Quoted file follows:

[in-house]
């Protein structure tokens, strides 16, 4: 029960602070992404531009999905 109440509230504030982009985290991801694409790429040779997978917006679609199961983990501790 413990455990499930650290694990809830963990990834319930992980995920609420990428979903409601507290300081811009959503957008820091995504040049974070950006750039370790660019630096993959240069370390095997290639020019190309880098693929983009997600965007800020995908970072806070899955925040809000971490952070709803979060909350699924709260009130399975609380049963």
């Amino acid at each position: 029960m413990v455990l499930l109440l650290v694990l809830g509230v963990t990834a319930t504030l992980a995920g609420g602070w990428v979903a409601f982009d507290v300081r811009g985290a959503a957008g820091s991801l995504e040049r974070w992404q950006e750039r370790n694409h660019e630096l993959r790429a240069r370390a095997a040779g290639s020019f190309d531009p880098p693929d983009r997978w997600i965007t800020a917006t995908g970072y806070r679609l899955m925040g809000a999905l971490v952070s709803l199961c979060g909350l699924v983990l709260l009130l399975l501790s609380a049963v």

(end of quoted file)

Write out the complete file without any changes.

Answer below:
[in-house]
């Protein structure tokens, strides 16, 4: 029960602070992404531009999905 109440509230504030982009985290991801694409790429040779997978917006679609199961983990501790 413990455990499930650290694990809830963990990834319930992980995920609420990428979903409601507290300081811009959503957008820091995504040049974070950006750039370790660019630096993959240069370390095997290639020019190309880098693929983009997600965007800020995908970072806070899955925040809000971490952070709803979060909350699924709260009130399975609380049963």
């Amino acid at each position: 029960m413990v455990l499930l109440l650290v694990l809830g509230v963990t990834a319930t504030l992980a995920g609420g602070w990428v979903a409601f982009d507290v300081r811009g985290a959503a957008g820091s991801l995504e040049r974070w992404q950006e750039r370790n694409h660019e630096l993959r790429a240069r370390a095997a040779g290639s020019f190309d531009p880098p693929d983009r997978w997600i965007t800020a917006t995908g970072y806070r679609l899955m925040g809000a999905l971490v952070s709803l199961c979060g909350l699924v983990l709260l009130l399975l501790s609380a049963v």